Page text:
Deficit taming

By

THERE was irony in the coverage offered up by our Labor Day newspapers. On the one hand there was Jackie Presser, president of the Teamsters' Union, declaiming in full-page advertisements that ``industrial America is dying.'' We are witnessing the export of America's industrial might, said the ad. ``Silicon Valley is on its way to Taiwan and Hong Kong. Delaware's chemical base is bound for Asia.'' Other industries, argued the ad, are departing for South Korea.

As if to bolster the thesis, there was the news story from Shreveport, La., of the layoff of l,877 telephone company workers. The company is opening a new factory in Singapore instead.

All this is the result of cheaper manufacturing costs outside America, coupled with a strong dollar, which has sent a flood of goods into the United States, made American goods harder to sell overseas, and created a mammoth trade deficit.

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This is troubling, and one can have nothing but compassion for the workers who have been thrown into the ranks of the unemployed as a result.

But wait just a minute. The papers are also full of stories about the record number of Americans who have traveled abroad this summer, buying out stores from London to Hong Kong. And at home there are waiting lists for some Japanese cars, so much so that some Honda dealers, for instance, are charging several hundred dollars more than the sticker prices.

All this, too, is the result of cheaper manufacturing costs outside the US and the strong dollar, and it contributes to the big trade deficit.

In other words, while some Americans have lost their jobs as their employers gird to tackle the trade imbalance, other Americans have benefited greatly from cheaper prices and are fueling the deficit.

A further irony: All the talk about job losses as a result of foreign competition is not as clear-cut as might first appear. Certainly there are specific instances of factories closing down or cutting back. But as economist Herbert Stein pointed out recently, when the US had a trade surplus of $9 billion in l980, total employment was l00.9 million. Today, with a trade deficit of $100 billion, employment is 108.1 million. Far from losing jobs overall, there has been an increase of 7 million jobs during t hat period.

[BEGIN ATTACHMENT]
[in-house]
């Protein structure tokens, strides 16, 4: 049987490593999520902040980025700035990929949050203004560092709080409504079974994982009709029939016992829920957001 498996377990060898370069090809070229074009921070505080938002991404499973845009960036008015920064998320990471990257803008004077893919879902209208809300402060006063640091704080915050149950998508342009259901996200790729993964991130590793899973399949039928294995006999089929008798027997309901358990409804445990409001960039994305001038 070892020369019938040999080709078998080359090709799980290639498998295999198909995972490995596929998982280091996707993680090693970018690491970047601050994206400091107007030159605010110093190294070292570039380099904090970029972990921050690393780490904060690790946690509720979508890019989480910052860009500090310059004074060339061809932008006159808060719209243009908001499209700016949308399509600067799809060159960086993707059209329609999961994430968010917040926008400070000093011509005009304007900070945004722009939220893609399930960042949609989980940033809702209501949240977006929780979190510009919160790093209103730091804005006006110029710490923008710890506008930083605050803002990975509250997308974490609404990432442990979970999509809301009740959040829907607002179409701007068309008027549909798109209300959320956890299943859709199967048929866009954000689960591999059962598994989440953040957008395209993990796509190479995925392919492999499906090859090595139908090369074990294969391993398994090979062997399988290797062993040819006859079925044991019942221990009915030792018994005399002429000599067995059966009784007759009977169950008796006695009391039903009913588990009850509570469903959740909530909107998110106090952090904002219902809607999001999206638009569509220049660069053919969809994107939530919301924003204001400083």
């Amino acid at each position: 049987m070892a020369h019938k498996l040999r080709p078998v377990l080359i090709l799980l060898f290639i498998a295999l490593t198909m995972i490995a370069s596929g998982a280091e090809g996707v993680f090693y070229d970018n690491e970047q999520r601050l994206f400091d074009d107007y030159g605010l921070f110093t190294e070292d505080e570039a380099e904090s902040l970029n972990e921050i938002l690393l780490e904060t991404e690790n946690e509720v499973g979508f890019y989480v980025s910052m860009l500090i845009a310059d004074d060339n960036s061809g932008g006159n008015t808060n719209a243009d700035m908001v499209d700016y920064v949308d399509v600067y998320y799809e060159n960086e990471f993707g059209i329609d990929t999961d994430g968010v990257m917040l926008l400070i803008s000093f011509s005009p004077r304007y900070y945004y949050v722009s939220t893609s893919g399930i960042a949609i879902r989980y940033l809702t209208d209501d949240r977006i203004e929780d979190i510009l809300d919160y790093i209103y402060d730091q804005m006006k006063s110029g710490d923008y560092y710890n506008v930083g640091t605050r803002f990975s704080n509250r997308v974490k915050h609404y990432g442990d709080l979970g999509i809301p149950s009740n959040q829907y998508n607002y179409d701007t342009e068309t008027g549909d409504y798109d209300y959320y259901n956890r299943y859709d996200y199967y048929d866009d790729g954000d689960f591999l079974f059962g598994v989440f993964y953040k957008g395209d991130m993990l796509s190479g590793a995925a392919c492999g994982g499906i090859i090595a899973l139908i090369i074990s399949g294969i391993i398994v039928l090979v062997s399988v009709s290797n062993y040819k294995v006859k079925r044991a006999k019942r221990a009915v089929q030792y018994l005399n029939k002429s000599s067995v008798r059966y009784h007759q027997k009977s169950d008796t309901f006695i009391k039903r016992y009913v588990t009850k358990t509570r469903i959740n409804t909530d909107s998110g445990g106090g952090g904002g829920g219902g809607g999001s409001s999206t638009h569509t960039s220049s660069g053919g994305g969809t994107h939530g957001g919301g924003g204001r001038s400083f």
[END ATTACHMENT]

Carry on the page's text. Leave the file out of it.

Congressmen returning to Washington after the summer recess have been hearing a lot of complaint from those of their constituents who have lost jobs to foreign competition. They have not been hearing much complaint from those constituents who have been buying up foreign imports at good prices.

So as Congress wrestles with the trade deficit, politics is stimulating a slew of protectionist legislation.

That is absolutely the wrong way to go.

President Reagan last week declined to give protection to the domestic shoe industry, earlier he declined to ban foreign steel, and he has vowed to veto any new protectionist legislation. The President is right, however painful for him the immediate political fallout.

He is taking the longer view, arguing that protectionism would stimulate foreign retaliation and lead to a ruinous trade war. That way, the consumers lose and end up paying higher prices.

None of this means we should not press countries like Japan to open their markets to American goods. We should. But we should also get our own house in order. Our budget deficit must be reduced. To help pay for it, foreign capital flows in, boosting the dollar. That makes US exports costly and difficult to sell. It makes foreign goods more attractive to American buyers.

There is also evidence that American industry is not as up-to-date as we think. It needs to modernize and hone its competitive edge.

If we are to enjoy the fruits of an international economy, the road to success lies in even more international cooperation, not via an illusory, quick protectionist fix.

John Hughes is a Pulitzer Prize-winning journalist who was assistant secretary of state from 1982 to 1984.

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